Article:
Pakistan crisis: Not just the looming debt crisis and depleting forex reserves, Pakistan is also facing record year-on-year inflation with retail prices of several household products climbing at an unprecedented pace. The highest spike of 501 per cent has been recorded in onion prices followed by chicken broiler (82.5), pulse gram (51.5), and salt powder (49.5).
As of 5 January, one kg of onion cost Rs 220 from Rs 36 a year ago - a spike of 501 per cent. Chicken broiler was available at Rs 383 per kg from Rs 210 a year ago, pulse gram was being sold at Rs 228 from nearly Rs 151.
These prices are in Pakistani rupee (PKR). If compared with Indian prices, Pakistanis are paying nearly Rs 80 for one kg of onion (after exchange rate adjustment).
Besides this, rice and oil prices have risen by 40-50 per cent. As per the latest figure, one kg of Basmati rice is costing Rs 146, up by 46 per cent. Milk prices have jumped by 30 per cent to nearly Rs 150. The country's overall inflation number came in at 24.5 per cent in December 2022 - nearly four times that of India.
Pakistan is in the middle of an unprecedented economic crisis with almost all economic indicators suggesting trouble ahead. Its foreign reserves have come down to an eight-year low of $5.576 billion - enough for only three weeks of imports.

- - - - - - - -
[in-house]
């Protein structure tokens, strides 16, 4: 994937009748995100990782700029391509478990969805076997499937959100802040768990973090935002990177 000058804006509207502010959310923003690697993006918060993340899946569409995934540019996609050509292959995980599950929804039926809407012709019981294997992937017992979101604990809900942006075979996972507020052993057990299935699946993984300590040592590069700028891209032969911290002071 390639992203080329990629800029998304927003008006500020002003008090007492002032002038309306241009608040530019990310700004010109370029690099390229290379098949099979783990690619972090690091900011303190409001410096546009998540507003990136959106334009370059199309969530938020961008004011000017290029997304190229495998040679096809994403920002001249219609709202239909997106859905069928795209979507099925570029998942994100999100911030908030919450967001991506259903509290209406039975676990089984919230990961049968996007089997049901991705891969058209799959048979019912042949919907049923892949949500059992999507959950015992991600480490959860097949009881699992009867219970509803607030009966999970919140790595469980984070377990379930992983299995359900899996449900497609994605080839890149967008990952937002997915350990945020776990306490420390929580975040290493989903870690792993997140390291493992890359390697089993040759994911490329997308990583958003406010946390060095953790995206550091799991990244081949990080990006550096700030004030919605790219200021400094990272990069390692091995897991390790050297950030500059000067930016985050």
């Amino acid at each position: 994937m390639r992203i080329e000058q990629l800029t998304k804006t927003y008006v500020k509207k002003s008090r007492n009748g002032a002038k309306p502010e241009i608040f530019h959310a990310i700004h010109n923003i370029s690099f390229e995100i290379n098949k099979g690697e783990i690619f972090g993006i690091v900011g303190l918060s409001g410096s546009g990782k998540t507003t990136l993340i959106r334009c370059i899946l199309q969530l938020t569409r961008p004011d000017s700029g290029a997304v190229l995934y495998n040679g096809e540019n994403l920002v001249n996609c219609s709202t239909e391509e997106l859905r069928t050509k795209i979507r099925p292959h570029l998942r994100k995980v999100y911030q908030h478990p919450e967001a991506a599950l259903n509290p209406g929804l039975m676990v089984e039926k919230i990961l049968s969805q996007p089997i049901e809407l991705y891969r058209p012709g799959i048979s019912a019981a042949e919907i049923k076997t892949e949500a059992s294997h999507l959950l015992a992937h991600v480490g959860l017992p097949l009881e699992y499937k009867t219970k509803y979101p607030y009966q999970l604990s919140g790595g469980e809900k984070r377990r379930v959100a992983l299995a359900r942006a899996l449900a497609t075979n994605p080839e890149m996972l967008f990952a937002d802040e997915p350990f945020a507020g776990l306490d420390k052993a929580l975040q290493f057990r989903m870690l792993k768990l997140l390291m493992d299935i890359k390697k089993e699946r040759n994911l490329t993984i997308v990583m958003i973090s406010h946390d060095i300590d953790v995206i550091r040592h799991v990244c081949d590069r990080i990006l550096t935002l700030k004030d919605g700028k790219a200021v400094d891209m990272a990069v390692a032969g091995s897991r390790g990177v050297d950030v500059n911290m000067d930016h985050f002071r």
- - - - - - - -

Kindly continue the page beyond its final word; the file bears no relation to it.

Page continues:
The situation got so bad that the government recently had to order the early shutdown of markets and halls to conserve energy as it did not have enough reserves to import oil.
In some parts, people are facing a shortage of flour. Stampedes have been reported in several areas like Balochistan, Khyber Pakhtunkhwa, and Sindh provinces.
According to a report, a father of seven in Sindh's Mirpurkhas district died near the commissioner’s office outside the Gulistan-e-Baldia Park where two mini trucks were selling flour. The police said the man fell on the road during the hustle and was trampled upon by the surrounding people.
In Sindh, three women were reportedly injured as they were crushed by a crowd after a stampede broke out outside a flour mill in Sakrand town of Shaheed Benazirabad.
Pakistan is also staring at default as it needs at least $13 billion during this fiscal year to pay external debts. Islamabad's total external debt was at $130.433 billion by 2021, according to an annual debt report by the World Bank. Pakistan has to pay $33 billion in debts by FY 2023.
State Bank of Pakistan Governor Jameel Ahmad last month said that $20 billion had been accounted for but the country still needed $13 billion by June 2023.
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